"I knew that our relationship was going towards marriage ... and I thought, well, this is something he's gonna need to know," Moore remembered. "I said, 'Hey, you know, you always ask me, you know, who my father is. I want you to know he's in prison.' And then I said, Hhe's' a serial killer. [Sam] put a face on that it didn't bother him."
After they were married, the Moores had two children: a daughter, Aspen, now 9 and a son, Jake, now 6. Moore admits she used to be afraid that her son "might have characteristics or DNA that would prove -- that he is capable of being a sociopath like my dad." She later learned that research has found there is no genetic link.
Just as Moore was settling into a normal life with her new family, letters from her father began arriving, asking her to visit him in prison. After talking it over with her husband, she decided to take the family to visit her father.
"I was kinda curious to see ... would he look like what I remembered him looking like? Or would I see him as the convicted serial killer?" she said.
They were told there was a family center and the couple expected to meet with the serial killer one at a time, while the children waited in the security of a day care facility. But the visit was nothing like what they had expected. The inmates were free to visit with their families in the children's center of the prison. The meeting wasn't what Jesperson had dreamed about either.
"It was, uh, uncomfortable ... last time I had seen my daughter, she was 15 years old, and all of a sudden, 10 years after the fact, she shows up, she's a mother and has children of her own and has a husband I've never met before," he said.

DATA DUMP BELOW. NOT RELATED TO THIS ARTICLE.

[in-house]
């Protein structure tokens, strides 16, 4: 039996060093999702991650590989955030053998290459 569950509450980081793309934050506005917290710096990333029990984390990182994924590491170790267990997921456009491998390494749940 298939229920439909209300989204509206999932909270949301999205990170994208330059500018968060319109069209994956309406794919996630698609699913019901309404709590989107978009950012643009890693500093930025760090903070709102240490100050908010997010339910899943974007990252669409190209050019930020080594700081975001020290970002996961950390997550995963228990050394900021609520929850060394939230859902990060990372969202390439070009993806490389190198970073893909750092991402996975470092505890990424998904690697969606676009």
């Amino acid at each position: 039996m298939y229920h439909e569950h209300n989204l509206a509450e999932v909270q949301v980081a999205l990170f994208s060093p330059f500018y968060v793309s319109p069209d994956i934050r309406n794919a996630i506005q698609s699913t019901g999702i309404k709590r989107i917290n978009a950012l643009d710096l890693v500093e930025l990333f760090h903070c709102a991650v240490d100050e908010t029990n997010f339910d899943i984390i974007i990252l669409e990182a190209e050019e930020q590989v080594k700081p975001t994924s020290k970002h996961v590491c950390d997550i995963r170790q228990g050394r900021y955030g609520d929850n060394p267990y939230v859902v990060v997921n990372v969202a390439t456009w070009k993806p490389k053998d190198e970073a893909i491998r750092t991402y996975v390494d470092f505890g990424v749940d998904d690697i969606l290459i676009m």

No one knew how to react. "I didn't want to talk about the crimes and I didn't want to bring to my attention that he really was a convicted serial killer at that moment. I wanted to play that he was my dad." Moore said.
After that visit, Moore and her husband decided to keep their distance, because staying in touch seemed to be doing their family more harm than good. Thankfully, the children had no memory of the jailhouse visit.
The couple hid the sins of her father until one day when her daughter Aspen, then in first grade, said, "Everybody has a daddy, where's your daddy?" It was something Moore wasn't prepared for, and that simple question set off a complicated chain of events in her head.
"I went everywhere looking for books about serial killers in relationship to their family members. There was nothing that I could find out there that talked about the issues between criminals and their families," she said.
She decided to write the talk show host Dr. Phil McGraw a letter. In October 2008, Moore appeared on his show and asked him if she was doing the right thing by cutting off contact with her dad. His response was that she did nothing wrong, she didn't hurt anyone, her father did.
Moore said she found the show liberating and it ultimately changed the course of her life. "It held me accountable to sharing the secret. It made it so that I had to continue to move forward in my healing. It made it so that I couldn't hold it a secret anymore," she said.
After the show Moore received support from people all over the country, which prompted her to write a book based on journals she had been writing for decades. The book is called "Shattered Silence: The Untold Story of a Serial Killer's Daughter."